Weather Wild weather batters eastern parts of NSW
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Wild weather batters eastern parts of NSW

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Power has been cut to more than 10,000 homes in Sydney’s west after a severe thunderstorm Sunday afternoon.

Endeavour Energy said the suburbs affected included Riverstone, Springwood, Emu Plains, South Windsor, Winmalee, Yellow Rock, Hoxton Park and Hinchinbrook.

Emergency crews are responding but have been unable to provide a timeframe for the repairs.

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The State Emergency Service (SES) was dealing with almost 400 calls state wide, while Fire and Rescue New South Wales was responding to almost 90 jobs on top of that in the Sydney Metropolitan area.

Earlier on Sunday, a warning was issued for damaging winds and large hail stones for much of the state including the Hunter, Illawarra and Central West Slopes and Plains districts.

The SES received nearly 90 calls for assistance earlier in the day, mainly for leaking roofs and fallen branches with some reports of localised flash flooding and hail.

This was the eighth straight day of thunderstorms across the state, which led to flooding and two helicopter rescues on the far south coast.

SES and NSW Rural Fire Service crews will remain mobilised for at least three more days as the pattern of hot and humid weather followed by thunderstorms continued, and they warned that evacuations may be necessary in some low-lying areas.

SES incident controller Ashley Sullivan said conditions on Sunday had not been as bad as expected, but warned NSW residents to remain vigilant in the coming days.

“We’ve seen the worst of the bad weather,” Mr Sullivan said.

“We may have some more thunderstorms. In fact we’re meant to see thunderstorms right through to probably Tuesday and Wednesday,” he said.

“But the worst of the severe storms would appear to be over, but we’re not out of the woods yet.”

SES spokesman Phil Campbell said although Sunday’s storms were were not as bad as in previous days, NSW residents should continue to monitor the extreme weather.

“So a few things people can do just to make sure they’re ready for those storms is to make sure their gutters and down pipes are clear, secure and put away any loose items in their backyard, and make sure their roof is in good repair,” Mr Campbell said.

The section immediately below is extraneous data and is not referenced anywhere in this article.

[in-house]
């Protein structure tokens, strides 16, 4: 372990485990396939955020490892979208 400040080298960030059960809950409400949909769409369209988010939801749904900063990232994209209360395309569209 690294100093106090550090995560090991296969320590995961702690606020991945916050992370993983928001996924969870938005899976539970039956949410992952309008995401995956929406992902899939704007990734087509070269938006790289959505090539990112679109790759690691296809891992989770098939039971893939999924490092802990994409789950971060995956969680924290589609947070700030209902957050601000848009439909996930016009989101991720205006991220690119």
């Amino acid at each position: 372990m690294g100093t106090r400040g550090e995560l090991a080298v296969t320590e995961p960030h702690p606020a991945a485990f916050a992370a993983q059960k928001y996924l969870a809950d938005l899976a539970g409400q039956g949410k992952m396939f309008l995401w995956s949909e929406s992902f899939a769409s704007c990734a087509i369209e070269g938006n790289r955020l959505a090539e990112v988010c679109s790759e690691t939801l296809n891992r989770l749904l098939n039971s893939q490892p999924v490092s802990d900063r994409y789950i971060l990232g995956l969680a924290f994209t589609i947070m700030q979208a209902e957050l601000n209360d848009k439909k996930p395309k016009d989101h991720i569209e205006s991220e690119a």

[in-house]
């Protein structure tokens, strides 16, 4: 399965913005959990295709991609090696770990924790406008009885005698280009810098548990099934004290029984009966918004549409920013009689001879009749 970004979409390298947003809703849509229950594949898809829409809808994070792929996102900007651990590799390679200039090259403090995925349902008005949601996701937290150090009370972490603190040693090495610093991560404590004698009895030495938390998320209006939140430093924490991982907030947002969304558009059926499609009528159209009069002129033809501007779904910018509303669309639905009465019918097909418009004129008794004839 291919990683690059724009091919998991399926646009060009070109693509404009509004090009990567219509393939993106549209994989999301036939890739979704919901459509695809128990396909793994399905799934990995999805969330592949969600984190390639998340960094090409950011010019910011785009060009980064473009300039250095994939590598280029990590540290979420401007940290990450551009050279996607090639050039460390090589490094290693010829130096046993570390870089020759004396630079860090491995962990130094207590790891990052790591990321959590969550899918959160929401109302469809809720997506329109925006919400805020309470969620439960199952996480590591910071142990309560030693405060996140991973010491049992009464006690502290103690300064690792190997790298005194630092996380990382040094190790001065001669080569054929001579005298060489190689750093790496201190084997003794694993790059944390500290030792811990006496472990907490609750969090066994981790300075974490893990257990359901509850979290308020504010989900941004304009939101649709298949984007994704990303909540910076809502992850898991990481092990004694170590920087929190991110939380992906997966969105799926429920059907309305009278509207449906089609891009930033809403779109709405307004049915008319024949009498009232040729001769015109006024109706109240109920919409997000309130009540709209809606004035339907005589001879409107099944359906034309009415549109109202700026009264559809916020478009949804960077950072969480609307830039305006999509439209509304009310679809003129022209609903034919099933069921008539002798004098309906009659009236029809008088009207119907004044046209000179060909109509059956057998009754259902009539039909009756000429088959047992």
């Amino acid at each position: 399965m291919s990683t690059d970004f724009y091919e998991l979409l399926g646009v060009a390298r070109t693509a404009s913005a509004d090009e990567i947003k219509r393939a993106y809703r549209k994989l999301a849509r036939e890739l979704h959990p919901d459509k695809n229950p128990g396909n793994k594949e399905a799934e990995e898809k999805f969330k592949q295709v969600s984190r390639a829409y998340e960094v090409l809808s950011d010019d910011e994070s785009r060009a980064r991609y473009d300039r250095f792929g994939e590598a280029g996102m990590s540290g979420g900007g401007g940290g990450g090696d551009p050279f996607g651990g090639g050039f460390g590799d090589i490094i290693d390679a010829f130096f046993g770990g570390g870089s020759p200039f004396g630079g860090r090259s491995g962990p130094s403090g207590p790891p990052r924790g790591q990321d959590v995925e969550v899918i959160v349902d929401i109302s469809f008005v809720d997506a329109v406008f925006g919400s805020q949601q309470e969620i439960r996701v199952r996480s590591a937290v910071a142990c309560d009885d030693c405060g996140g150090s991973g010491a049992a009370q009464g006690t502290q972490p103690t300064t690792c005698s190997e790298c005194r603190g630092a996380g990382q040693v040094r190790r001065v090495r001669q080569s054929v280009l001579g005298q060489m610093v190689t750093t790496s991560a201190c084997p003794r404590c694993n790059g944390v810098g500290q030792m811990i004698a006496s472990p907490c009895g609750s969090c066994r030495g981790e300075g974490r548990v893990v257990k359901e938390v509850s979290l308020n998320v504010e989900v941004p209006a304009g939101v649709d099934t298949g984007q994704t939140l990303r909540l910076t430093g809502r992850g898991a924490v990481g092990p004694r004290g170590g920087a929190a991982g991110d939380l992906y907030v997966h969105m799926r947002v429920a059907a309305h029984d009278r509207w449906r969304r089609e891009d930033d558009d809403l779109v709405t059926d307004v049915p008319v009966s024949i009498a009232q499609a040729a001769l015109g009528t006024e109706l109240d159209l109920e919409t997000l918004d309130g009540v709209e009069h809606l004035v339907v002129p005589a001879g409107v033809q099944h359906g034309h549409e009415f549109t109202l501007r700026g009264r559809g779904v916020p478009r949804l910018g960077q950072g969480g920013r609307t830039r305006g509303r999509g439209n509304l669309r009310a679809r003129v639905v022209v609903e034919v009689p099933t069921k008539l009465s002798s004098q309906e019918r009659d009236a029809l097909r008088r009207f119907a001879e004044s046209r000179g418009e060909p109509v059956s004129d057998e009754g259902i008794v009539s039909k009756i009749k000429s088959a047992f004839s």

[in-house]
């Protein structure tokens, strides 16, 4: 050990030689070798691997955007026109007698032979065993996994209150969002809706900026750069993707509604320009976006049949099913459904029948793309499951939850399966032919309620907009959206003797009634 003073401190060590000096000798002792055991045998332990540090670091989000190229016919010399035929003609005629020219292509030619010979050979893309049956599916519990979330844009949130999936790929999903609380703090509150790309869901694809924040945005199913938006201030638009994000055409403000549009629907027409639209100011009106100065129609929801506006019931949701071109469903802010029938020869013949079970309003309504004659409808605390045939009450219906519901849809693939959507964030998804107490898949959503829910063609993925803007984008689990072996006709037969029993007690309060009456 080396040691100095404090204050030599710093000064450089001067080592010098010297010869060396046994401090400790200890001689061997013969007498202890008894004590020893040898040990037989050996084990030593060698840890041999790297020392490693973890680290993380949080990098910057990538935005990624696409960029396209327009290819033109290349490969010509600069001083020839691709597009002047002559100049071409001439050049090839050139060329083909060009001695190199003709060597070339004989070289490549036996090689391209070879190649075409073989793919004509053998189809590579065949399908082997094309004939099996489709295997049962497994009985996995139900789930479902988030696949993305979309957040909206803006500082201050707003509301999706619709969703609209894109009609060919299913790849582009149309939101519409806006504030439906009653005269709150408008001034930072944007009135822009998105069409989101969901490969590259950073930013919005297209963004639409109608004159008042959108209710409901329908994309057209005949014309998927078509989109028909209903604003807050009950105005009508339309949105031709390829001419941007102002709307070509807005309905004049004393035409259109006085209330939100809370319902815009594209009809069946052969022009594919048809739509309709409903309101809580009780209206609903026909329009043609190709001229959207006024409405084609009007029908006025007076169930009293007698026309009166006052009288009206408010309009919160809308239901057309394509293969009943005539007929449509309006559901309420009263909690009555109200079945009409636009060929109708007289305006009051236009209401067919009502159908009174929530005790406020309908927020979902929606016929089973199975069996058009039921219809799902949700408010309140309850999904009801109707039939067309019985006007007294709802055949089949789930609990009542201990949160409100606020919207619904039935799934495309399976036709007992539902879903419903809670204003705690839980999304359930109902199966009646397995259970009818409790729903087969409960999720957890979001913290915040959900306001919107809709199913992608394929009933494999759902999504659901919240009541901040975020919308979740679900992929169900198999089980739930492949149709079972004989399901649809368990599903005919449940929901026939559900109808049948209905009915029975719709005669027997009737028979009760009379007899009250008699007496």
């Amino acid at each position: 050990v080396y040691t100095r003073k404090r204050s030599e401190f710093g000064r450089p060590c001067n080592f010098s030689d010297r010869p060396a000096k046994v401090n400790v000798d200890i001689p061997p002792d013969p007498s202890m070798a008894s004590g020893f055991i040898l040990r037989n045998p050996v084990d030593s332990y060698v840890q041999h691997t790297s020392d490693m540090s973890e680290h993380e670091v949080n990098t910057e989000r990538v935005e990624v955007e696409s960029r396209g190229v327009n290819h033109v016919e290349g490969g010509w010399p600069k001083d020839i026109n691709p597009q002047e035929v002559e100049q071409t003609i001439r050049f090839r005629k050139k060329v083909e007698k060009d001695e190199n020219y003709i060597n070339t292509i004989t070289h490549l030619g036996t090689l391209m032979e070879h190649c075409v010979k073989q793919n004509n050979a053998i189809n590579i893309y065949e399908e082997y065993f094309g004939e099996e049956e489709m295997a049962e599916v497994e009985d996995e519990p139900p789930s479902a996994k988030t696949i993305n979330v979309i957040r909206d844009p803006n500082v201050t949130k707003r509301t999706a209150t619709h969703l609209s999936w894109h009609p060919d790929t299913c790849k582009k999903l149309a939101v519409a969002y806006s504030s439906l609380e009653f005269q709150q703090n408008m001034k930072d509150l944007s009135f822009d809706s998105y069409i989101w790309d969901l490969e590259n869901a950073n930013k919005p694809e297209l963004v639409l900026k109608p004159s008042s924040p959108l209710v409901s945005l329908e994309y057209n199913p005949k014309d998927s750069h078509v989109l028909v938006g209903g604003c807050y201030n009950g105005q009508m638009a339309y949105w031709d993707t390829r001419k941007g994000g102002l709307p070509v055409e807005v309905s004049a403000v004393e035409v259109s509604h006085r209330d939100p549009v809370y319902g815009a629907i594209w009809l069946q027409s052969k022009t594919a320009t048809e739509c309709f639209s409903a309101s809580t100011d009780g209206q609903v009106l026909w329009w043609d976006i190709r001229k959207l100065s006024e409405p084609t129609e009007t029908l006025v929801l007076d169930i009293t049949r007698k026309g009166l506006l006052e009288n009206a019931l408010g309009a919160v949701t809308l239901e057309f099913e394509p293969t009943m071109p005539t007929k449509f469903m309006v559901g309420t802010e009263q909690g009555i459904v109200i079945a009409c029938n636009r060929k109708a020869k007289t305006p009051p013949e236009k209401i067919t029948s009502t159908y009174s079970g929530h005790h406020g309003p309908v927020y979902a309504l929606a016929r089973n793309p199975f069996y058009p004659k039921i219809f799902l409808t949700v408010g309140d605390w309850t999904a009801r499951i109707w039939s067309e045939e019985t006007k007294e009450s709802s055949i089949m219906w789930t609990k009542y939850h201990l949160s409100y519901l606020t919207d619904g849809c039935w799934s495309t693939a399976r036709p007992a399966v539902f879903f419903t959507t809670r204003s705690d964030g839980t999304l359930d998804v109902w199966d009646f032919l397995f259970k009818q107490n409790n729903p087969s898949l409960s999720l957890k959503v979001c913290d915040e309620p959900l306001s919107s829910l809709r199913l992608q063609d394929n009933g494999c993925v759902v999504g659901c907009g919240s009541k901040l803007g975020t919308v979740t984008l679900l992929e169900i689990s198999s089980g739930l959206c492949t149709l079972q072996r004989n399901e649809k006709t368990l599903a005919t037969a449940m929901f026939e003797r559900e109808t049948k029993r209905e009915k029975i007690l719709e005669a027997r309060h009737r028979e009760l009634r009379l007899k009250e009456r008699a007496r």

Heavy rain and flooding on the far south coast caused a major rescue operation when four people were winched to safety from a flooded river.

Two men, aged 49 and 56, and their 10-year-old daughters were on a canoeing trip on the Deua River, in the Deua River Valley, which began to rise after heavy rains.

The group activated their Personal Locator Beacon (PLB) at 2:00am (AEDT) on Sunday and a search was initiated.

At 7:00am (AEDT) a group of volunteer searchers found the group on a riverbank and the Westpac Lifesaver Rescue Helicopter was called to the scene and winched the group to safety.

Police were told that while their tents and canoes were washed away by floodwaters, no injuries were reported. All four people were from the ACT.

Supplied: NSW SES
SES crews attend a flooding incident at Canterbury in Sydney during a major storm on Saturday night. Supplied: NSW SES

Police praised the group for taking their PLB with them.

“We recommend anyone embarking on a trip – be it bushwalking, canoeing, canyoning or similar – to take one of these Personal Locator Beacons with them,” far south coast duty officer Inspector Peter Volf said.

“Today’s event is proof they assist in rescue efforts in what can be high-risk scenarios.

“We would also recommend that local weather conditions are checked before venturing out,” Inspector Volf said.

In a separate incident on the south coast, the helicopter rescued a farmer in Bega after he was trapped by rising floodwaters while herding cattle.

Stephen Leahy from from Westpac Lifesaver Rescue Helicopter said airlifting was the best option in both rescues.

“There was certainly potential that emergency services would have to use boats but ultimately this was the quickest, fastest and safest method,” Mr Leahy said.

Residents on the far south coast who live in low-lying areas were warned to be ready to evacuate as river levels rise.

“Evacuations are possible, and you’ll see our volunteers out and about in Bega in particular, and up in Moruya conducting reconnaissance and doorknocking,” said SES spokesman Ashley Sullivan.

The Bureau of Meteorology issued flood warnings for three rivers in the south of NSW.

Up to 250 millimetres of rain fell over the Moruya River valley since 11:00am (AEDT) on Saturday.

A flood warning was also issued for the Bega River for minor flooding at North Bega after 153 millimetres of rain fell in the 24 hours to 8:00am (AEDT) today.

And the Snowy River had rainfall totals of 57 millimetres since 9:00am (AEDT) on Saturday, and a further 10-20 millimetres forecast for Sunday.

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